Sharing new technology and developments, and making sure there is greater equality in its use across the world, requires political commitment.
But, arguably, making technological advancements that are affordable, especially for developing countries, is essential if it is to be deployed on a global scale.
So, I was really encouraged to read a story this week about something important to all of us – a new lower cost way of testing for water pollution and checking the quality of drinking water.
Current methods of detecting pollutants in water can be costly, time-consuming and require specialist technical expertise. In many nations and communities these resources and expertise simply do not exist.
However, the research team say they have created a low cost sensor using 3D printing technology that can be used directly in rivers and lakes for continuous water quality monitoring.
The sensor contains bacteria that produce a small measurable electric current as they feed and grow. The researchers found that when the bacteria are disturbed by coming into contact with toxins in the water, the electric current drops, alerting to the presence of pollutants in the water. Clever stuff.
Dr Mirella Di Lorenzo, a lecturer in chemical engineering at Bath, explained: “When the bacteria feed in a microbial fuel cell, they convert chemical energy into electrical energy that we can measure.
“We found that when we injected a pollutant into the water there was an immediate drop in the electric current they produced. The drop was proportional to the amount of toxin present and the current is recovered once the toxin levels fell.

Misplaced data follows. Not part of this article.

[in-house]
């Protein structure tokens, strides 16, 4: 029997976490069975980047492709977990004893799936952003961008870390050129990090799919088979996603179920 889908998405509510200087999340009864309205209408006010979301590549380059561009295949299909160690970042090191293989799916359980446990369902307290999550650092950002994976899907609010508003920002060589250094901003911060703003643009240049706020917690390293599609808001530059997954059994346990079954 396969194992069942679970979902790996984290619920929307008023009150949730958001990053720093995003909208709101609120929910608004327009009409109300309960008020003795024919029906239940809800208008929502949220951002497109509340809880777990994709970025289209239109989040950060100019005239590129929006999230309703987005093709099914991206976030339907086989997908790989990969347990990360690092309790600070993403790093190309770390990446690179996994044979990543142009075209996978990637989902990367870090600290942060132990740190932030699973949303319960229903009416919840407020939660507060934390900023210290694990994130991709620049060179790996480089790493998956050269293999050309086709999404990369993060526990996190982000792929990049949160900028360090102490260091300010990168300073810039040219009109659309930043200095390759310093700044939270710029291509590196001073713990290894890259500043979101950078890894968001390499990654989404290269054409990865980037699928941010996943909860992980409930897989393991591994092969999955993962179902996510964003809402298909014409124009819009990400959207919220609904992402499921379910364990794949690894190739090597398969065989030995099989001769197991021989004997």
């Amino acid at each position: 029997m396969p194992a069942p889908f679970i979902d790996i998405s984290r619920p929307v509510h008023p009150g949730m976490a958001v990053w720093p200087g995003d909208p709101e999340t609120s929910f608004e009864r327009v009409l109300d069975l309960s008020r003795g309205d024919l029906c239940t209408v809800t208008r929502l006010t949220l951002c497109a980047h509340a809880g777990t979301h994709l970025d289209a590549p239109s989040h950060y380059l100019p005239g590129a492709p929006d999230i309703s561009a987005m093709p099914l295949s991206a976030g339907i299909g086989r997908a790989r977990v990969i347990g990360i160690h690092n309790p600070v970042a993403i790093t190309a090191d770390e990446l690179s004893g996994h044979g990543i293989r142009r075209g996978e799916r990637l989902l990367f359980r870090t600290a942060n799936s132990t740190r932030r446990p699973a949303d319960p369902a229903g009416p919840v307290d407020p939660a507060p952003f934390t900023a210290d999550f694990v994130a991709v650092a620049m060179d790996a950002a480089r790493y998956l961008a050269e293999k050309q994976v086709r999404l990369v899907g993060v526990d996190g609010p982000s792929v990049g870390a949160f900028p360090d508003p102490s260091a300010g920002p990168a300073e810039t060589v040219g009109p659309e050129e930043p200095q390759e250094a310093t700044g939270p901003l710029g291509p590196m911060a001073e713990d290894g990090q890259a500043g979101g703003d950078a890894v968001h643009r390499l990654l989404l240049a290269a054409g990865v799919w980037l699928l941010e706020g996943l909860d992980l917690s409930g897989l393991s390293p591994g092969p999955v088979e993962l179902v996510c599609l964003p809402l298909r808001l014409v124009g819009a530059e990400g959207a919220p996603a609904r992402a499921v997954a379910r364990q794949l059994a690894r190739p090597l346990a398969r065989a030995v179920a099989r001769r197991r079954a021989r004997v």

“This means we are able to monitor the level of pollutants in the water in real time without having to collect multiple samples and take them to a laboratory.
“Because this system uses live bacteria, it acts a bit like a canary in a mine, showing how these chemicals affect living organisms.”
Other methods of detecting water pollutants involve mass spectrometry which is a very sensitive process but requires expensive specialist equipment and expertise, so is unsuitable for routine widespread water monitoring, and impossible in some of the developing countries that need this technology most.
In many countries and communities, for the foreseeable future, water monitoring is only likely to succeed with reliable and affordable community-level surveillance systems.
This latest development from England has the ability to empower communities and people by giving them the tools and knowledge to monitor the quality of their own water sources and protect their own health.
Congratulations to everyone involved.